- Federal Court in Oklahoma Holds No "Drop-Down" Coverage under Excess and Umbrella Policies for Insured When Primary Insurer Becomes Insolvent
- February 10, 2014 | Author: George B. Hall
- Law Firm: Phelps Dunbar LLP - New Orleans Office
A federal court in Oklahoma held that neither excess nor umbrella insurers had a duty to "drop down" in coverage where a primary insurer proved insolvent. Each insurer's policy provided coverage only for an "occurrence" for which no primary insurance coverage was available or for coverage only once primary insurance coverage was exhausted by an occurrence, and the the court concluded that the insolvency of a primary insurer did not constitute an occurrence under the definitions of the policies. Canal Ins. Co. v. Montello, Inc., 2013 WL 6732658 (N.D. Okla. Dec. 19, 2013).
The insured was a manufacturer facing liability in litigation over asbestos exposure from asbestos in its products. During the years at issue, the insured had CGL insurance with a primary insurer which became insolvent prior to full payment of its limits. The insured also maintained several excess and umbrella policies with various insurers and sought a declaratory judgment that those insurers had a duty to "drop down" in place of the insolvent primary insurer and to defend or indemnify the insured. On an Erie guess, the district court held on summary judgment motion, as a matter of first impression, that Oklahoma courts would find with the majority of courts that when a primary insurer becomes insolvent, an excess insurer is not required to assume the primary insurer's obligations.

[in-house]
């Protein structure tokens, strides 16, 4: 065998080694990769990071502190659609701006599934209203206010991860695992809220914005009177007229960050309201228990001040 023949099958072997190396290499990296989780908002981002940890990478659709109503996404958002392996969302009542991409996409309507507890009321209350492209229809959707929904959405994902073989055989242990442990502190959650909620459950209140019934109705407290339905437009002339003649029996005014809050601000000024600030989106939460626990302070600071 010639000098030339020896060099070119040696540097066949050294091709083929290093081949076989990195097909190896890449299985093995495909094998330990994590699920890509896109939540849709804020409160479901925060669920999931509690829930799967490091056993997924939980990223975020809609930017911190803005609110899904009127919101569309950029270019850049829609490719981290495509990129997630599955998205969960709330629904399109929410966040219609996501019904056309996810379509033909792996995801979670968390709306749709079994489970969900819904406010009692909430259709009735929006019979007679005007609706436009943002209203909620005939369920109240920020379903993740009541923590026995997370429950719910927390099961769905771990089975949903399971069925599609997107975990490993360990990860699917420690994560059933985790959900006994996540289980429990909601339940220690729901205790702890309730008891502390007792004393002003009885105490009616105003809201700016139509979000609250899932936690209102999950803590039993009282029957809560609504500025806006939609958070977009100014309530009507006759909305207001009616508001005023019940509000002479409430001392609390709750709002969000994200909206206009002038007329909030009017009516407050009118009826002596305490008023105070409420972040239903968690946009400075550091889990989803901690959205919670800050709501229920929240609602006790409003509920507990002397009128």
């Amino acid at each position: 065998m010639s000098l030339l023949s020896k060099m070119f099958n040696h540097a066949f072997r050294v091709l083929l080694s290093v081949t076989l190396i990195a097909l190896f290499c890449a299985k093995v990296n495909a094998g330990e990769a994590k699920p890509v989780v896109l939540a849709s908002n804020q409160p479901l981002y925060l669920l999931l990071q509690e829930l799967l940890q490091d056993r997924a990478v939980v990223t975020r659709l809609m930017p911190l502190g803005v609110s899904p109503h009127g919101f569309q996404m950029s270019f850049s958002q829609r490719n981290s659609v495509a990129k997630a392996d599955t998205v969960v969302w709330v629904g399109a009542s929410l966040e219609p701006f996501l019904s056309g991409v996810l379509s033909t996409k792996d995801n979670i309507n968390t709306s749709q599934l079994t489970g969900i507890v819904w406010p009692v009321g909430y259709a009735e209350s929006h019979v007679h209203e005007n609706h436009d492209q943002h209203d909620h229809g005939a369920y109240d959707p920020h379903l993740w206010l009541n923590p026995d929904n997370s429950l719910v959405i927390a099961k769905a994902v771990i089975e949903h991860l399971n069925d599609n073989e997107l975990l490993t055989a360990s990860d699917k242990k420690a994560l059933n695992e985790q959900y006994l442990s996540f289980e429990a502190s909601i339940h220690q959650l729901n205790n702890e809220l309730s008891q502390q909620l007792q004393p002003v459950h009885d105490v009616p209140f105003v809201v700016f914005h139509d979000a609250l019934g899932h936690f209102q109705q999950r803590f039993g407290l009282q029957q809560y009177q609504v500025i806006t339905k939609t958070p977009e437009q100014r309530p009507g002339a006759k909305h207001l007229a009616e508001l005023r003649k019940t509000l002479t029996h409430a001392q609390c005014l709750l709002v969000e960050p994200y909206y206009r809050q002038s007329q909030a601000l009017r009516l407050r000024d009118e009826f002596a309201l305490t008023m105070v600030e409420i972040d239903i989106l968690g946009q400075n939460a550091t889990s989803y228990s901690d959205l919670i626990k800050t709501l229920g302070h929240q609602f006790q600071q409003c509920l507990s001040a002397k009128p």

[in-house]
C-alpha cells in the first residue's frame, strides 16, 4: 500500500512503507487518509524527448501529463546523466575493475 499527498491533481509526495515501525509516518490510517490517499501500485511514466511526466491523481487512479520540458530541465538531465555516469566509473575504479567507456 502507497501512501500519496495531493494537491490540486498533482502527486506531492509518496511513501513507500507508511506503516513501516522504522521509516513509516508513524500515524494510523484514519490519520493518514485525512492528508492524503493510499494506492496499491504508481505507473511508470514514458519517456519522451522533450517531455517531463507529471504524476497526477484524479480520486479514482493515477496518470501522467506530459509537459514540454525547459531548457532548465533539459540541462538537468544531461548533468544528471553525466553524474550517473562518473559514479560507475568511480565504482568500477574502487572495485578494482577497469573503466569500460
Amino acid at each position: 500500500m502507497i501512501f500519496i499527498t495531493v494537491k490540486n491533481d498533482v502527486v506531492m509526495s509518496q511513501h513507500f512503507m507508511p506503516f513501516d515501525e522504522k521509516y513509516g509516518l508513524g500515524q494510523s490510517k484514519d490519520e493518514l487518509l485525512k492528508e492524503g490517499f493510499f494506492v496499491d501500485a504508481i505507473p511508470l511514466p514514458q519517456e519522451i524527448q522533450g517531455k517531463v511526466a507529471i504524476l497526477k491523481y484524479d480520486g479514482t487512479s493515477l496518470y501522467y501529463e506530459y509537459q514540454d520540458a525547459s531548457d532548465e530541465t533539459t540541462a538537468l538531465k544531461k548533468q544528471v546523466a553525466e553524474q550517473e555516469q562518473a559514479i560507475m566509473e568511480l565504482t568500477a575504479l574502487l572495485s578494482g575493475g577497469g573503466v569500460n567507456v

The holding was also based on Oklahoma rulings that an excess insurer's obligations are not triggered until primary coverage has been exhausted. The court looked to the language of each excess and umbrella policy. It held that the excess policies did not contemplate payment until those policies listed in the Schedule of Underlying Policies were exhausted; and that the underlying policies were "deemed to be in force and written without special restrictive endorsements," such that regardless of actual status, the excess policies were to be enforced as if the primary insurance was in force. As to the umbrella policies, the court found an intent to trigger umbrella coverage in excess of a retained limit only in cases where the primary policy does not provide coverage. The court held that no duty to defend could exist where the claims were not ones for which the excess or umbrella policies provided coverage and there was an underlying insurer obligated to defend.